Researchers have shown that several approaches to HIV prevention can reduce the number of new infections when properly executed, including: education and behavior modification; the social marketing and provision of condoms; treatment of other sexually transmitted diseases; drug abuse treatment (for example, methadone maintenance for injection drug users); and the use of antiretroviral drugs to interrupt the transmission of virus from mother to infant. For example, a recent study supported by the Centers for Disease Control and Prevention (CDC) found that HIV transmission from mother to child could be reduced by 50 percent by giving the drug AZT to mothers during the last four weeks of pregnancy and during labor and delivery.

Other methods of preventing HIV transmission also may have an important impact on slowing the epidemic. For example, researchers are developing and testing topical microbicides, substances that a woman could use in her vagina before sex to prevent the transmission of HIV and other sexually transmitted diseases. UNAIDS and others also have facilitated the widespread use in Africa of the female condom. These interventions may help empower women to protect themselves in situations where they are unable to avoid sex with partners who are HIV-infected or to persuade their partners to use a condom.

HIV vaccine development

The development of a safe and effective vaccine for HIV infection remains the "holy grail" of AIDS research, and an important step toward bringing the HIV epidemic under control. To speed the pace of HIV vaccine discovery, many public and private agencies have dramatically increased the resources devoted to HIV vaccine research. For example, at the National Institutes of Health (NIH), HIV vaccine funding increased by nearly 80 percent between FY 1995 and the estimated NIH budget for FY 1999. As part of this expanded effort, NIH has awarded numerous grants to foster innovative research on HIV vaccines, and is invigorating and reorganizing its vaccine clinical trials effort. In addition, NIH has established a Vaccine Research Center within the NIH intramural research program to stimulate multidisciplinary vaccine research.

HIV vaccine developers face a number of formidable obstacles, such as the variability of the virus and an incomplete understanding of the specific immune responses that may protect individuals from infection. However, there are many reasons to be optimistic that a safe and effective HIV vaccine can be developed. Perhaps most compelling is the fact that the human immune system can control HIV under certain circumstances. Experimental vaccines have protected animals from an HIV-like virus known as the simian immunodeficiency virus, and candidate HIV vaccines have elicited immune responses and been proven to be safe in early stage trials in humans.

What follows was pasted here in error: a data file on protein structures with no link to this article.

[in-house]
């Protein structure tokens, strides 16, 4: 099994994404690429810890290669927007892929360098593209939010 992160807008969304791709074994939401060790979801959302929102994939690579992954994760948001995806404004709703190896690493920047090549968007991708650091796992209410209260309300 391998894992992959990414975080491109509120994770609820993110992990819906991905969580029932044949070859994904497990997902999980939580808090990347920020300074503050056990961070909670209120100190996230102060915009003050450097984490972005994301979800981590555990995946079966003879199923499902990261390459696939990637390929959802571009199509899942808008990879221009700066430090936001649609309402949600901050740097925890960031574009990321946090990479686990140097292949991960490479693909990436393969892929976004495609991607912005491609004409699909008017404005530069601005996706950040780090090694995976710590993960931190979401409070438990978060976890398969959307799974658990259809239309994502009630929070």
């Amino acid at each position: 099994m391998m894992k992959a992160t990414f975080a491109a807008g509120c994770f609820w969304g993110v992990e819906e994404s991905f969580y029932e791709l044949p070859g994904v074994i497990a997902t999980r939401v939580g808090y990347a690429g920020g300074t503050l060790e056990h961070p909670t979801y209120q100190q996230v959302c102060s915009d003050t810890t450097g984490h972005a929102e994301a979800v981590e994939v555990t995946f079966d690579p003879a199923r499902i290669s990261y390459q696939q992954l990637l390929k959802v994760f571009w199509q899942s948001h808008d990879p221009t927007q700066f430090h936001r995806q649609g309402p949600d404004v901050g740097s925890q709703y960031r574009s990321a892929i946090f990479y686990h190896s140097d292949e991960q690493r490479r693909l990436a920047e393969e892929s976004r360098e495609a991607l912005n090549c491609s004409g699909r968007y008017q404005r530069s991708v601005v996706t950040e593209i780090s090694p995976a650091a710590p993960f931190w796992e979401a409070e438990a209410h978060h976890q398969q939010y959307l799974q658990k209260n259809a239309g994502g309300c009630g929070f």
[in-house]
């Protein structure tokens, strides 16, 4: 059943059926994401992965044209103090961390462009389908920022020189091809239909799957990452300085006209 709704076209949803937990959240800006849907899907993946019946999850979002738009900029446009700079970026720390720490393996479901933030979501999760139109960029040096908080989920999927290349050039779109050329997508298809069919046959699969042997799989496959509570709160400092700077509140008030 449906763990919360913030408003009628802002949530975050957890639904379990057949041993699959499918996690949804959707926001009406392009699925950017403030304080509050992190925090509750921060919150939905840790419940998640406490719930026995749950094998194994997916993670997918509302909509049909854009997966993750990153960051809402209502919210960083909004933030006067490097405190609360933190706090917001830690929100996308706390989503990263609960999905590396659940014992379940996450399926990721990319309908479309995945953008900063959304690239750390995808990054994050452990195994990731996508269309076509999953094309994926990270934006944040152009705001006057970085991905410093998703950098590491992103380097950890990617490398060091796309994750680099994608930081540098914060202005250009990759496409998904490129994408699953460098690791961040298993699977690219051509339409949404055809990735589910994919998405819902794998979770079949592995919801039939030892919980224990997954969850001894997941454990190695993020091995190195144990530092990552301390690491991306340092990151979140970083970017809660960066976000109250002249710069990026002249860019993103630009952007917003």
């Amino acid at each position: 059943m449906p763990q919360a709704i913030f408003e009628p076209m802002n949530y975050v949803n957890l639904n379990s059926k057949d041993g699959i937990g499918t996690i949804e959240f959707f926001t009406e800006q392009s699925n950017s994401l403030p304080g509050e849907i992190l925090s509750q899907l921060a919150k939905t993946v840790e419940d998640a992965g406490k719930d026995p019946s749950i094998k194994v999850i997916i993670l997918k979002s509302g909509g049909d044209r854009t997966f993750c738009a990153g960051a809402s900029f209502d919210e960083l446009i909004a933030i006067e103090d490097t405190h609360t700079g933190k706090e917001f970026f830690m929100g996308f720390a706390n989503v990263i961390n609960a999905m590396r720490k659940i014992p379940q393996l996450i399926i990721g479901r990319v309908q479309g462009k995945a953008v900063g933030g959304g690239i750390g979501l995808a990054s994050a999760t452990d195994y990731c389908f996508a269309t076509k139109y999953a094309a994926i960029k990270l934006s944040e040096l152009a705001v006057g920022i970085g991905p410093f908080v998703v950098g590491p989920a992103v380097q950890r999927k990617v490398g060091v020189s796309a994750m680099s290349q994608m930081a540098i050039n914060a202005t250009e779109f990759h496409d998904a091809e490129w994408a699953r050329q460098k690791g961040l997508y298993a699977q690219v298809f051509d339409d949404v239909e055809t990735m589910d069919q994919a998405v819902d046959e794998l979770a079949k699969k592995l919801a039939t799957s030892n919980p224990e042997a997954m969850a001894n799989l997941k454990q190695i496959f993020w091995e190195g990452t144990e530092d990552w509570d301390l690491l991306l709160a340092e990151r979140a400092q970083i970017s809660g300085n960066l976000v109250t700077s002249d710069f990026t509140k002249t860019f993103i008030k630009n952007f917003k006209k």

As part of a broad portfolio of research, recent studies supported by the NIH have assessed so-called "vectored vaccines": harmless viruses (e.g. canarypox) which are genetically altered to make HIV proteins. These vaccines have been administered to volunteers in combination with a separate vaccine made of a purified HIV protein. Results have been encouraging: in phase I and phase II studies, the combination approach has appeared safe and evoked several types of immune responses that may have a role in protection from HIV. NIH-funded researchers are now comparing three different vectors, as well as other HIV proteins to determine which combination produces the most robust immune response. These studies, as well as additional data that emerge from basic research, will provide the information to determine which products will advance into larger-scale testing.

Meanwhile, a large-scale study of a vaccine based on the surface proteins of two HIV strains was recently undertaken in the United States by a private company, with an additional phase III study to be conducted in collaboration with CDC in Thailand. NIH will collaborate with the company in evaluating the immunological responses to the vaccine.


Last year, President Clinton set a national goal of having a useful HIV vaccine within 10 years. We are well-positioned in our attempt to meet this goal with the extraordinary basic and applied research that is now under way. As we work to contain the global HIV/AIDS epidemic, it is essential that public and private sector partners redouble their commitment to working together to speed HIV vaccine development, refine prevention efforts, and develop new treatments for those infected with the virus.